Researchers in Antarctica have discovered that the frozen continent’s ice shelves produce an audible sound when the wind passes over the surface snow, a haunting song from a landscape that remains alien to the majority of us. The researchers also found that the "song" changes as the surface conditions of the ice changes — meaning that this Antarctica aria might become useful in tracking the effects of climate change on the ice at the bottom of the Earth.

For two years, researchers from the American Geophysical Union monitored data gathered from 34 high-sensitivity seismic sensors implanted under the snow on Antarctica’s largest ice shelf, the Ross Ice Shelf. The researchers found that as the wind blows over the firn snow, a granular layer that helps protect the underlying ice from melting, it produces a constant, low level sound above 5 hertz. As surface condition change, the pitch of the sound also changes, producing a variety of different frequencies — sounds that might be used to monitor the ice without having to maintain a constant presence on a remote ice shelf the size of France.

"It’s kind of like you’re blowing a flute, constantly, on the ice shelf, with each note change indicating a major structural change," according to research team member Julien Chaput, of Colorado State University. "Either you change the velocity of the snow by heating or cooling it, or you change where you blow on the flute, by adding or destroying dunes. And that’s essentially the two forcing effects we can observe."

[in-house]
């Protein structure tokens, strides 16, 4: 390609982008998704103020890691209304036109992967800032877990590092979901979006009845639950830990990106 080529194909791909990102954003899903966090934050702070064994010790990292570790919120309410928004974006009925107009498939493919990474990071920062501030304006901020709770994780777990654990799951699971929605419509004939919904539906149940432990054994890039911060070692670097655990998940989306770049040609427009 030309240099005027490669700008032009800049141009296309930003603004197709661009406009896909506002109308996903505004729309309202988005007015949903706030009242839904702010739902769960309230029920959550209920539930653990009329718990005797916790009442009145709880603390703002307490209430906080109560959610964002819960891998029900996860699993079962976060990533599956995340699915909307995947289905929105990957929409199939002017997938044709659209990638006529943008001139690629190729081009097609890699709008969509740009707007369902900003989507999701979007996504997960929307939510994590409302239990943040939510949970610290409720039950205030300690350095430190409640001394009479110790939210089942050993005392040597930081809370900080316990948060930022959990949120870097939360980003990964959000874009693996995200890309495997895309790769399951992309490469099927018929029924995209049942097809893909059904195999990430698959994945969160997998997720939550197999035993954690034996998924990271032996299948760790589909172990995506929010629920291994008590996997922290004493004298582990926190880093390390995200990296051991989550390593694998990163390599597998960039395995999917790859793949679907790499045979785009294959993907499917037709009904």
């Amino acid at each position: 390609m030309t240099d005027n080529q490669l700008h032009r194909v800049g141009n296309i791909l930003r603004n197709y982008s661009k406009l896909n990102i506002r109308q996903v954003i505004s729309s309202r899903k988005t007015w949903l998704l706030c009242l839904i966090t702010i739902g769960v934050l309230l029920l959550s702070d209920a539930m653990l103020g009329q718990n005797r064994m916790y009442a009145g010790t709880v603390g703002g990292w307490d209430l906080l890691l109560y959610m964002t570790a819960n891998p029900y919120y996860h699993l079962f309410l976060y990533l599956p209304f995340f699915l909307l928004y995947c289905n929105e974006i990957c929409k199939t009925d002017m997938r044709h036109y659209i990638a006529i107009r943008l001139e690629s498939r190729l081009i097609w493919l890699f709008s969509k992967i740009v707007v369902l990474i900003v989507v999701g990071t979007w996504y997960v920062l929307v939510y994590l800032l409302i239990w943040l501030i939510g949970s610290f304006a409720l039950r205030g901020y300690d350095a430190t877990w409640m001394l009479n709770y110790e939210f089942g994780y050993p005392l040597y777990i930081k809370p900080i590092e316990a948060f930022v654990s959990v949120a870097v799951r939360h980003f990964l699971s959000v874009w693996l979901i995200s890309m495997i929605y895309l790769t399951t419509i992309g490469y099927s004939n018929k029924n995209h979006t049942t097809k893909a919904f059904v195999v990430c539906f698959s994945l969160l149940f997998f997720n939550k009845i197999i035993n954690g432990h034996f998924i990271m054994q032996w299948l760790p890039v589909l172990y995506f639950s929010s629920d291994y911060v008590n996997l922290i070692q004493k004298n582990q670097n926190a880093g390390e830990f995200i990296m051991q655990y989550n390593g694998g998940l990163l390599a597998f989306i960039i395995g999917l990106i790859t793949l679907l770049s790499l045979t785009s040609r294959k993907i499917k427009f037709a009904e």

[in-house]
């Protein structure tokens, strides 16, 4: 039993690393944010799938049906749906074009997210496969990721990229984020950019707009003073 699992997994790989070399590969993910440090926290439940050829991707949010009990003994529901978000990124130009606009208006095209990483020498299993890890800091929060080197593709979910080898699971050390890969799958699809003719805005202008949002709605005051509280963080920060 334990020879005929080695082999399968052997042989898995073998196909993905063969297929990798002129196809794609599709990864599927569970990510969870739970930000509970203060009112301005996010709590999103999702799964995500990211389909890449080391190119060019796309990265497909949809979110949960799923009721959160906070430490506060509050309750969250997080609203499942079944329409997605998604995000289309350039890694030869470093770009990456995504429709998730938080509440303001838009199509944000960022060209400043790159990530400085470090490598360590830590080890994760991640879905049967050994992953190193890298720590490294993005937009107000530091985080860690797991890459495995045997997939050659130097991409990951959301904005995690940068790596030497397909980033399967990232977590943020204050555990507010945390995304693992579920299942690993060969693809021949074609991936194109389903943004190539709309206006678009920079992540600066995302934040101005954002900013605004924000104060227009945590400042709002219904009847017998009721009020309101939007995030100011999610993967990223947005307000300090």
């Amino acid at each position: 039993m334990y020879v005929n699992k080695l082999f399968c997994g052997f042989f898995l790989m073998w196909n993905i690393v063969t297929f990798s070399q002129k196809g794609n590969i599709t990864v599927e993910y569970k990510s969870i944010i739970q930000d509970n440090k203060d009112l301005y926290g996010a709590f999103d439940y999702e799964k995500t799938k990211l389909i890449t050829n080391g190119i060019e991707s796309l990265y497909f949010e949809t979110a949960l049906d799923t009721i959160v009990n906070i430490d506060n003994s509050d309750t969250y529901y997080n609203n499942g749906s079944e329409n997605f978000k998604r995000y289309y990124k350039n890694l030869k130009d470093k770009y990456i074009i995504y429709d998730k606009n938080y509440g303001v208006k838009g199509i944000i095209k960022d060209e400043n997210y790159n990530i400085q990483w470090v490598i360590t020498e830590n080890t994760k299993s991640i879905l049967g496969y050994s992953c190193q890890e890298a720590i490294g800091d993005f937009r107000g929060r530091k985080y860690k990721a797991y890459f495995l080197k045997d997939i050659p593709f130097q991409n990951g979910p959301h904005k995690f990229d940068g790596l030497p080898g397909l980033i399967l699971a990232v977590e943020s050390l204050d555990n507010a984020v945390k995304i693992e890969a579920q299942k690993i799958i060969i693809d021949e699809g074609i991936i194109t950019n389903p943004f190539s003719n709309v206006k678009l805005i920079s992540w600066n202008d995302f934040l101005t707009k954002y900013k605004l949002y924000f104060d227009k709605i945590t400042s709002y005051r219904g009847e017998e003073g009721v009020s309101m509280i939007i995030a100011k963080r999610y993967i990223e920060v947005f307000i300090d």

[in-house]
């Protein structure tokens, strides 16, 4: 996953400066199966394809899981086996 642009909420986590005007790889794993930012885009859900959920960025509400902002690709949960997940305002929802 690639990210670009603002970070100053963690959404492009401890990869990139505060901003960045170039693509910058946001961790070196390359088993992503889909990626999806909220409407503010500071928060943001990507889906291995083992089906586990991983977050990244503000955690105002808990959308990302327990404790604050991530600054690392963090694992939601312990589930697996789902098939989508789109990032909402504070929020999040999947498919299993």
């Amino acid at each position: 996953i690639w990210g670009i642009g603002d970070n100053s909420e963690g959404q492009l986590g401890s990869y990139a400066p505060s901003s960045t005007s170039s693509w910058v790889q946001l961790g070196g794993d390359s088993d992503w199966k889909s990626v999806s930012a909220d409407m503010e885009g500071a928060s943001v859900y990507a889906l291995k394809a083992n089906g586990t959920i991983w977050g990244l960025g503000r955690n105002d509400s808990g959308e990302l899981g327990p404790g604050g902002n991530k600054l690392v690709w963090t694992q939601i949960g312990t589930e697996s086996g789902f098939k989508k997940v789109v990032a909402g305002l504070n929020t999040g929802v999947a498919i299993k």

The Ross Ice Shelf itself covers an area of 193,363 square miles (500,809 square km), making it difficult to monitor in its entirety, a fact that compounds the initial difficulty in accessing the remote region to begin with. The importance of monitoring of ice shelves, especially those found in Antarctica, has been increasing as global warming progresses: ice shelves act as dams that keep the land-based glaciers that feed them stable, and when these shelves collapse the glaciers they were supporting tend to flow rapidly into the ocean, as was the case when the Larsen B ice shelf collapsed in 2002, accelerating sea level rise. 

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